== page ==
Easy goals right? Should be a piece of cake. Stay tuned. My life reads like a bad comedy (filled with a lot of God's grace!)

May Old Aquaintance NEVER Be Forgot!!!

The last two weeks have brought some interesting twists into my life . . . through Facebook, of all things! Over the last year, I have loved reconnecting with old friends from high school. It has been fun to see what they are like as adults--in ways you can't really discover at a high school reunion. I have been struck by how they have changed, and how they are still the same. I've laughed at grown-up outlooks on life that we never thought we'd have when we were carefree teenagers. And I've realized that many of the quarrels and conflicts and things that divided us were really not worth all the angst they brought on us.

In the last couple of weeks I've begun brainstorming and searching for old friends from the churches I've attended over the many years. It has been very rewarding to find one of the first students I ever had in Sunday School--she was first grade the last time I saw her. Now she's 26, and a very beautiful young woman! When I was 22, she was my 6-year-old best friend (and I took a lot of teasing from my husband for that!). I've found friends, former pastors, kids I knew . . . and it has brought back a flood of wonderful memories. Best of all, it has given me some insight into what life is like when lived in community with believers. Until I started corresponding with some of these people, I didn't even realize how very much my heart had missed them, or how much I still love them because of the relationships we formed long ago! One of my status comments was about how big a party heaven will be because of all the reunions going on there! I truly cannot wait!!!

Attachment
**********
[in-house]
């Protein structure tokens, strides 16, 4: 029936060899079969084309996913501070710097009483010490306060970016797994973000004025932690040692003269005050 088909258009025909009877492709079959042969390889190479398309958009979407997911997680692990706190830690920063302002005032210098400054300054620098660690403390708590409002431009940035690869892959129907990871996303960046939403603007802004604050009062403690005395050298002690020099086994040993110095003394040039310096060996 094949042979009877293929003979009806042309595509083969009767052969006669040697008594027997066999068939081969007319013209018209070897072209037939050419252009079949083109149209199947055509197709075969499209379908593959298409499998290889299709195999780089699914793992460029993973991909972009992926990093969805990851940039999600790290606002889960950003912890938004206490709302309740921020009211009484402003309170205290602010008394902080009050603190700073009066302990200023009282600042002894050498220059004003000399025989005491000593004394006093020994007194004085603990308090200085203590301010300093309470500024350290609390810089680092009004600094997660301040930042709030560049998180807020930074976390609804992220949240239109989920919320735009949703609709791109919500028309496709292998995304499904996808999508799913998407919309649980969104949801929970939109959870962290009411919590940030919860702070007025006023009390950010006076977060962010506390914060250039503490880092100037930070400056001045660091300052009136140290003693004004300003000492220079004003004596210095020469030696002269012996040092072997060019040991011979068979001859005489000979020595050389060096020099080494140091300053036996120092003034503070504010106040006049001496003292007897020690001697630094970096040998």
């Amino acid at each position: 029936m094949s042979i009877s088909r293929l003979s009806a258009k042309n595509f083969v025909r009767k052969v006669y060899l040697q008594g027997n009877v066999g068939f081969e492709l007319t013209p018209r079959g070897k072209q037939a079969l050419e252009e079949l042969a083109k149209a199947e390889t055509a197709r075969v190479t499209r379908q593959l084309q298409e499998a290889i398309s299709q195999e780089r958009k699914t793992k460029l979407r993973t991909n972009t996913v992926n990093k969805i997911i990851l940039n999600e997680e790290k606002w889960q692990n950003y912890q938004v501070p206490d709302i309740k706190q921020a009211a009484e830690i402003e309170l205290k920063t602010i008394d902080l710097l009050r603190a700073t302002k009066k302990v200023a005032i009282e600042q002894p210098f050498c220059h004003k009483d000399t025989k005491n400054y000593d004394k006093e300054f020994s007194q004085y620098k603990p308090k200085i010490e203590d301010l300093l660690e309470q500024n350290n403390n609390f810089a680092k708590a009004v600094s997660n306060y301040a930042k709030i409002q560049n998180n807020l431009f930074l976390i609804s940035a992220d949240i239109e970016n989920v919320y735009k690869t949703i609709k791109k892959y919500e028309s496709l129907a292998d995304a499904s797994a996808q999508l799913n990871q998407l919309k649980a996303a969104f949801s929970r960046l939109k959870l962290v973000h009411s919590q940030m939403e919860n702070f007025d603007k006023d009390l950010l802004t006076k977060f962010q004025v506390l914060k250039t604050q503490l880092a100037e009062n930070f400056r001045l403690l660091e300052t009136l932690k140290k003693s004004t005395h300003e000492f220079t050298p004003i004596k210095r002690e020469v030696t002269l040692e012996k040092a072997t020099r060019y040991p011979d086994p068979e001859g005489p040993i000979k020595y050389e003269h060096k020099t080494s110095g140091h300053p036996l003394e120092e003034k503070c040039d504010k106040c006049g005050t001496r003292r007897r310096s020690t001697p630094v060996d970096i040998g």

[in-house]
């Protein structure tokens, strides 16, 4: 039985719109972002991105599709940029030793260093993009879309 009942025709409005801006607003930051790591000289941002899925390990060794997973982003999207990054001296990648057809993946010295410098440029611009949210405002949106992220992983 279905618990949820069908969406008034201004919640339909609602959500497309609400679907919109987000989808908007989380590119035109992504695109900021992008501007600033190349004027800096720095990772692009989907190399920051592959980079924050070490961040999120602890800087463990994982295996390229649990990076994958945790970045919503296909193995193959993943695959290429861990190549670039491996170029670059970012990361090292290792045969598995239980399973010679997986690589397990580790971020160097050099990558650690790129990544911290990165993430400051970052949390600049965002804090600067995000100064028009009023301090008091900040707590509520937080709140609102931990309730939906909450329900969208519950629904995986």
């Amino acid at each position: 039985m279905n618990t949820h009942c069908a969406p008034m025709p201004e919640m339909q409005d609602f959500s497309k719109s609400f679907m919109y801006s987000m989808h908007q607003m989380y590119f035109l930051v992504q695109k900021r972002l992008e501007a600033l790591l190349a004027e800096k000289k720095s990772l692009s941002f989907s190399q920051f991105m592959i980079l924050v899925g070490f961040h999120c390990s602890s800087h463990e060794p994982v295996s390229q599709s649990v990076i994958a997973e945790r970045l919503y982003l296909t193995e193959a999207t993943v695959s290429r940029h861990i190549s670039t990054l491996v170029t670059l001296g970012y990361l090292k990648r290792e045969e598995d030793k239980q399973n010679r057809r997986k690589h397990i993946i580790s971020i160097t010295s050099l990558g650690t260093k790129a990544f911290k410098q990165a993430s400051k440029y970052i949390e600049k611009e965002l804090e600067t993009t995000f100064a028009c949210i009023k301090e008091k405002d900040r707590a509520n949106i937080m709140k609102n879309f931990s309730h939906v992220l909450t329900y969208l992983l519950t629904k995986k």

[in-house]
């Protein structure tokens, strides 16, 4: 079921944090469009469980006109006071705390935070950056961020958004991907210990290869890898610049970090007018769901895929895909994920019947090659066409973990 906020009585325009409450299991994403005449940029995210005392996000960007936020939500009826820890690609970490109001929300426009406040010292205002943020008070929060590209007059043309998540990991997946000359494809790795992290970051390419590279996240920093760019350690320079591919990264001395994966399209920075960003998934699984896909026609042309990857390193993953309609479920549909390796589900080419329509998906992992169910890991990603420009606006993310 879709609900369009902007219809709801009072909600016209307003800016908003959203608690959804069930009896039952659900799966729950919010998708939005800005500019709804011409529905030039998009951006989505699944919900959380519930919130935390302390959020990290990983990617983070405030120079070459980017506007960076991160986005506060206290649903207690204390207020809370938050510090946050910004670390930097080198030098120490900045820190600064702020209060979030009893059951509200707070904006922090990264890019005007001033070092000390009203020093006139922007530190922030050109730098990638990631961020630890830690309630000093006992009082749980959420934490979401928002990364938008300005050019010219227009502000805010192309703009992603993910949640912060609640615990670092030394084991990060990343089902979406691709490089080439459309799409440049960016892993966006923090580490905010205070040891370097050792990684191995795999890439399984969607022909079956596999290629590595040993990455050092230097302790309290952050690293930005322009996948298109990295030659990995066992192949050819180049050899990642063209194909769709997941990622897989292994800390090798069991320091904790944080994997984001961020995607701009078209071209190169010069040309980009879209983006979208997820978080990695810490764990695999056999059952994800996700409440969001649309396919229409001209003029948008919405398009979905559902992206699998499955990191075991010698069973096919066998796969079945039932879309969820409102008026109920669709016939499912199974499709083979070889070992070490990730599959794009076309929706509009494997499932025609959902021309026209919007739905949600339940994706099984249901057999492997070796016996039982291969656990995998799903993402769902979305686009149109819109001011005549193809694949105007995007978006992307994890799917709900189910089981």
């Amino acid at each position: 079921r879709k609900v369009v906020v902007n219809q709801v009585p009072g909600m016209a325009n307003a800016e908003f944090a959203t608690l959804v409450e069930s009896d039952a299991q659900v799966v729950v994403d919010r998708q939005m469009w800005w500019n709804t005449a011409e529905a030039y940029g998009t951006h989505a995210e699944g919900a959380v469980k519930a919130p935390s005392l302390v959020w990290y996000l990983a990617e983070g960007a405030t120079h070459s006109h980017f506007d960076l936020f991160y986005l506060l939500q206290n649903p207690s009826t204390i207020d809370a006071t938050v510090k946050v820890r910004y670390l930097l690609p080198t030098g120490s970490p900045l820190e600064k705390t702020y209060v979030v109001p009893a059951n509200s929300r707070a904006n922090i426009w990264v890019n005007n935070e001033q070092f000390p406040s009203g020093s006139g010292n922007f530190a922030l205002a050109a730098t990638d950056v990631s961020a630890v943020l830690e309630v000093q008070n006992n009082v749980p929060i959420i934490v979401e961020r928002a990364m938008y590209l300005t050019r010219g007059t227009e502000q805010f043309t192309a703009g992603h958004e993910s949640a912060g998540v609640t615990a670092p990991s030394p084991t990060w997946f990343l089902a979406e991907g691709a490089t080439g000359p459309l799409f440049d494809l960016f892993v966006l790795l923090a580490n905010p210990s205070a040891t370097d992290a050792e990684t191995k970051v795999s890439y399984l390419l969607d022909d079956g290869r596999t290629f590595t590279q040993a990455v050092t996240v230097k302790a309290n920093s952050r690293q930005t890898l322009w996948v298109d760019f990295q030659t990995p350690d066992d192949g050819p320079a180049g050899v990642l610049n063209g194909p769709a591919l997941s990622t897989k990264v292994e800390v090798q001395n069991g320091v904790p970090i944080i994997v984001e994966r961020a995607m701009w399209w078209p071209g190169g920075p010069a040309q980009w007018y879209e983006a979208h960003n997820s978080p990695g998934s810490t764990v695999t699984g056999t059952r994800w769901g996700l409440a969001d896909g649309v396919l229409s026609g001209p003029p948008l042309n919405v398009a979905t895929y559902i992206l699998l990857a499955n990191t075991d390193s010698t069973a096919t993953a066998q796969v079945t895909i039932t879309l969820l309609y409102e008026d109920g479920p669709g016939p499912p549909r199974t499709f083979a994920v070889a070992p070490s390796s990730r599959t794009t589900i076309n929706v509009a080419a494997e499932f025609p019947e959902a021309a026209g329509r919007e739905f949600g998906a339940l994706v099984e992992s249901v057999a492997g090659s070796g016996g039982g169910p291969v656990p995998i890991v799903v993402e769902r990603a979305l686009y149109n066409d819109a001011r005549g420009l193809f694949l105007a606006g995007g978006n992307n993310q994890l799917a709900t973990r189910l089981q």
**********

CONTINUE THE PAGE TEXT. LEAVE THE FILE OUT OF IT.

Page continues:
I've also rediscovered how totally worthwhile pouring your life into others is! I have run into people online that I know shaped who I am and what I believe, and I'm SO grateful for the things they taught me, for the way they loved me, and for the grace they showed this headstrong young woman! I've glimpsed how my willingness to teach Sunday School, work with teens, play with babies, and hang out with families has shaped a little of who these people have become. Most of all, because of our mutual love of the Savior, I've seen that twenty years of joys, pain, triumphs, disappointments, mundane routine, and pushing through the next thing have not marred the sense of kinship I feel toward these brothers and sisters in Christ. Living in the family of God is a wonderful place to be, and I'm in awe of the protection and provision God has afforded me in His body.